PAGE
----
I expect the Founding Fathers would call these people “royalists”.

See:
Darwinian Conservatism
Darwin Central (conservatives who don’t fear science)
The Objectivist Center (conservatives who don’t fear reality)

JennyP on June 7, 2007 at 4:07 PM

Nonfactor,

For evolution to be true (as in random chance and not based upon ID), you first have to prove that matter is eternal, which would require you to dispute the philosophy post, which is 100% rational and accurate, yet you remain silent.

Quite telling why material monists refuse to even “speculate” on the nature of matter or eternality of it.

Tim Burton on June 7, 2007 at 7:33 PM

Hence, you can argue that it exists because of God or it is eternal based upon Spiritual Monism or even Material Monism or even an uncaused event.

I would argue that knowledge exists because it is a basic property of humanity, not because someone or something (god) put it there. Knowledge doesn’t have to be eternal; it might not have existed before people, but it might very well be eternal, and I say with all honesty that I don’t know.

Being from non-Being is irrational.
Therefore Some/All must be Eternal.
(based upon Square of Opposition)

So is all Matter Eternal (Material Monism)?

We look at the universe and see matter forming from other matter (see supernovae), this does not mean that all matter is eternal or even that some matter is eternal, it simply means that there had to be a beginning. This does not mean that the matter that formed the matter we see around us today has to exist, it just means that it had to exist at one point in time. Even science can’t (currently) prove what was in existence before the Big Bang, but neither can any religion.

Major Premise: If material world was eternal, then it would be self-maintaining.
Minor Premise: The Material world is not self-maintaining.
Conclusion: The Material World is not eternal.

As an aside I could also argue that there are things in this material world that are self-maintaining. Look on a macro scale at galaxies, and even look at a micro scale at stars. Things can be self-maintaining and still not be eternal. However you might be arguing that stars aren’t self-maintaining because they do eventually go novae.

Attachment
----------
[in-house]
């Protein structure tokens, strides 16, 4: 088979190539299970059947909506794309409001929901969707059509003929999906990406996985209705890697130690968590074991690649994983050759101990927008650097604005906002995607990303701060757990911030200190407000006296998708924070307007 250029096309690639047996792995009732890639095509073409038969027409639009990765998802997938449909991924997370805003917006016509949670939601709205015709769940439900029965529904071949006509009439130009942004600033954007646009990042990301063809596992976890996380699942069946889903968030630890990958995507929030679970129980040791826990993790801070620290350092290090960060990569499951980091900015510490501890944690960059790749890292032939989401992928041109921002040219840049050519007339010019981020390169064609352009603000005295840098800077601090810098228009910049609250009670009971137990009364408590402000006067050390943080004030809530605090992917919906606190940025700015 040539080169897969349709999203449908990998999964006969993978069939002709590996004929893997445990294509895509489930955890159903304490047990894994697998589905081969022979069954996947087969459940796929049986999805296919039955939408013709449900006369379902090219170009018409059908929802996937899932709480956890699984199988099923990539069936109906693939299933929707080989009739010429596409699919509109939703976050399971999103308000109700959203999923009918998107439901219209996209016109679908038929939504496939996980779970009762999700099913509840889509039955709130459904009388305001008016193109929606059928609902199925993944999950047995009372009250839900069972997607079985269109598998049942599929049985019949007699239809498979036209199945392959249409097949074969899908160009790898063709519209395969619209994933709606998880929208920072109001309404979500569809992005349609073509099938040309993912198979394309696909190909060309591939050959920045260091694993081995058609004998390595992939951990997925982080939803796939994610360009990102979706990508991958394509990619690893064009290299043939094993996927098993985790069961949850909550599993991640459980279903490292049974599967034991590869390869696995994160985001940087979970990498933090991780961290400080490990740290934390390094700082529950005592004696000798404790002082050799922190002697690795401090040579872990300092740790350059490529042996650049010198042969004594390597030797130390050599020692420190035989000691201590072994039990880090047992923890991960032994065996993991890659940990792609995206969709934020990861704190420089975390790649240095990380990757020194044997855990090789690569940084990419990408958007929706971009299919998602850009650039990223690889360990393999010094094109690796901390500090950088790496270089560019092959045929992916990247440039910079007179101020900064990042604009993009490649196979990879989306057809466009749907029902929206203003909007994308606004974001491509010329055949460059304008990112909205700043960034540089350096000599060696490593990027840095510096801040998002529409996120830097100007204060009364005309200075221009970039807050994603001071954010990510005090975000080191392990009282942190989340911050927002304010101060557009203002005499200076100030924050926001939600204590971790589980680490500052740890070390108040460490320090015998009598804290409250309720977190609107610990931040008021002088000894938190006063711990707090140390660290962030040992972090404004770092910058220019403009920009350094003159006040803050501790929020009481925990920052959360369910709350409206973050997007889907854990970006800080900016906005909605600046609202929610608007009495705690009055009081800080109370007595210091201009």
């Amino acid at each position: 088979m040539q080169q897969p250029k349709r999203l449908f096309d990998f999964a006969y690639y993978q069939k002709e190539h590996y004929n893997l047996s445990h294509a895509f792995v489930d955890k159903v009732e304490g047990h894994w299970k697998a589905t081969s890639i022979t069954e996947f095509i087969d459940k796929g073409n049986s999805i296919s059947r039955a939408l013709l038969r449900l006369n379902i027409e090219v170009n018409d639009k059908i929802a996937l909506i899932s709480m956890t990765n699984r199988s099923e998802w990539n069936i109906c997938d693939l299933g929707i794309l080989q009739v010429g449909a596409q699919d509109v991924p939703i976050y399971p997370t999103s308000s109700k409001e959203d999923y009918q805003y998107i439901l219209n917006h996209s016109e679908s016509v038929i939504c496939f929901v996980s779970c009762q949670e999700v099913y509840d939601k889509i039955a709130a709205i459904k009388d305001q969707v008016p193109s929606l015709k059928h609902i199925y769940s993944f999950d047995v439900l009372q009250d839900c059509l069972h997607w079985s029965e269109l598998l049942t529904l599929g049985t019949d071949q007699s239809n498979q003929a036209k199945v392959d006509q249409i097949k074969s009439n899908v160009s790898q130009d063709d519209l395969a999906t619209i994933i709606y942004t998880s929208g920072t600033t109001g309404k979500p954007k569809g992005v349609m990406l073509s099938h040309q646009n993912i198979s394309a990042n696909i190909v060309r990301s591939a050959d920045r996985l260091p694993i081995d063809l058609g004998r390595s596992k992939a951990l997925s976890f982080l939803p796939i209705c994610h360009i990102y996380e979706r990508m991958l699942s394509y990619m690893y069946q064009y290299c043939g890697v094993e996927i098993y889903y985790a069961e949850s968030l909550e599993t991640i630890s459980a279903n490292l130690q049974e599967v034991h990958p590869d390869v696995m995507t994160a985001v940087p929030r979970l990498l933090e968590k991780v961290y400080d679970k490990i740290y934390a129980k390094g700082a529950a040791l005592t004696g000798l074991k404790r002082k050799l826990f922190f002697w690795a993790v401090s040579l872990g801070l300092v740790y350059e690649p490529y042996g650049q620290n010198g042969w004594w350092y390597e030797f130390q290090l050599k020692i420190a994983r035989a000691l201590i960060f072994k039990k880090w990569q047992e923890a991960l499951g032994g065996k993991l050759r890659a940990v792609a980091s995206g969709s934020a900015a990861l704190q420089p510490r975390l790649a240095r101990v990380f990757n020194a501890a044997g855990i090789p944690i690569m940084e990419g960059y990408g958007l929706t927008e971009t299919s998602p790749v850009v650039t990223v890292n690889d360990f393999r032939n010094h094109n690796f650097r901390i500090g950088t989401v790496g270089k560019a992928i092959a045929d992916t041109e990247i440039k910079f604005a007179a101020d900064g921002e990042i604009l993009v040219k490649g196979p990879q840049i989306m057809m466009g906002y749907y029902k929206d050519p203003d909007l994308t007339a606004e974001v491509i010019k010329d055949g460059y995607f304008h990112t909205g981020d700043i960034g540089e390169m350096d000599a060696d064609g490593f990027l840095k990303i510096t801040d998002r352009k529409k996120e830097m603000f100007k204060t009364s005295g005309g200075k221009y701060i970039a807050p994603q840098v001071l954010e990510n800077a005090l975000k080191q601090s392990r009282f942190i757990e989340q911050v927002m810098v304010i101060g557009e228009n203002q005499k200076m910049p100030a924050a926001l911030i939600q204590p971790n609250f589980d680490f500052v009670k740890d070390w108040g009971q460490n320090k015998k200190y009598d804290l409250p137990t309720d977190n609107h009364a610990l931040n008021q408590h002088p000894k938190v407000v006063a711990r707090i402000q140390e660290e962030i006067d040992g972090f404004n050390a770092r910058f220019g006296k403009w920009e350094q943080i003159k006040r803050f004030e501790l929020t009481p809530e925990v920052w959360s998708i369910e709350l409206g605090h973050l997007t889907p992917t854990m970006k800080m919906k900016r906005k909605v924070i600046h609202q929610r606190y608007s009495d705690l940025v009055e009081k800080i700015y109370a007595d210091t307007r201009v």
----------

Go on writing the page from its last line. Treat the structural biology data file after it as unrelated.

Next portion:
The physical universe is highly differentiated in terms of hot and cold.
These differences interact.
The interaction continues until sameness is reached.
Sameness remains sameness; it cannot return to differentiation.

Therefore the BBOT is irrational, even if you could account for enough dark matter to return everything together through gravity.

Out of curiosity which of the three types of universes do you think is more plausible? Or don’t you think any of the theories is correct and that God created the universe and will destroy it eventually?

Major Premise: If all is matter, then thinking must be motion of atoms in the brain.
Minor Premise: Thinking is not motion of atoms in the brain.
Conclusion: It is not the case that all is matter.

Is it a valid argument?

Yes, valid, but I don’t agree with the conclusion that there must then be an immaterial world. Sometimes there is simply nothingness. Also I think it’s been asked before whether people would be capable of thinking if no matter (nothing physical) existed (although it’s a pretty big hypothetical).

Minor Premise: This endless cycle makes striving for release meaningless and futile.

I don’t think you’d get that out of anyone prescribing to the idea of enlightenment. It isn’t necessarily the goal, but the journey towards that spiritual goal. Meaning is what people make of it, it isn’t an intrinsic objective quality all people share. For example, some people may believe it meaningless to strive to get into heaven as described by Muslims whereas Muslims may believe their actions to have great meaning. If their heaven does exist does that make other people’s lives meaningless? How so?

Major Premise: Anything that has a beginning has a cause.
Minor Premise: The universe had a beginning.
Conclusion: The universe had a cause.

So it is rational.

Again, I agree, but I don’t agree with your ultimate conclusion (that Theism must exist and is rational). Even science agrees that the universe had a beginning; this does not mean a god(s) or spiritual force caused the beginning of this universe. Theism isn’t the default answer to something we don’t know and aren’t capable of physically (or otherwise) proving.

If there is no metaphysical absolute (if all is eternal and nothing is absolute or transcendent), then there can be no justified distinction between good and evil and therefore no morality.

Agreed.

So the question, who is responsible for Evil usually pops up. Could it be God? Is it rational to believe it what God who created evil? The second question is, “What role does Moral Evil play?”

Did God create the universe good?

Why do the concepts of good or evil have to originate from a god or supreme spiritual being? Who is to say that there is an eternal concept of what is morally “good” or “bad”? Is there any proof of this? Everything us humans know is that “good” and “bad” come from the minds of humans.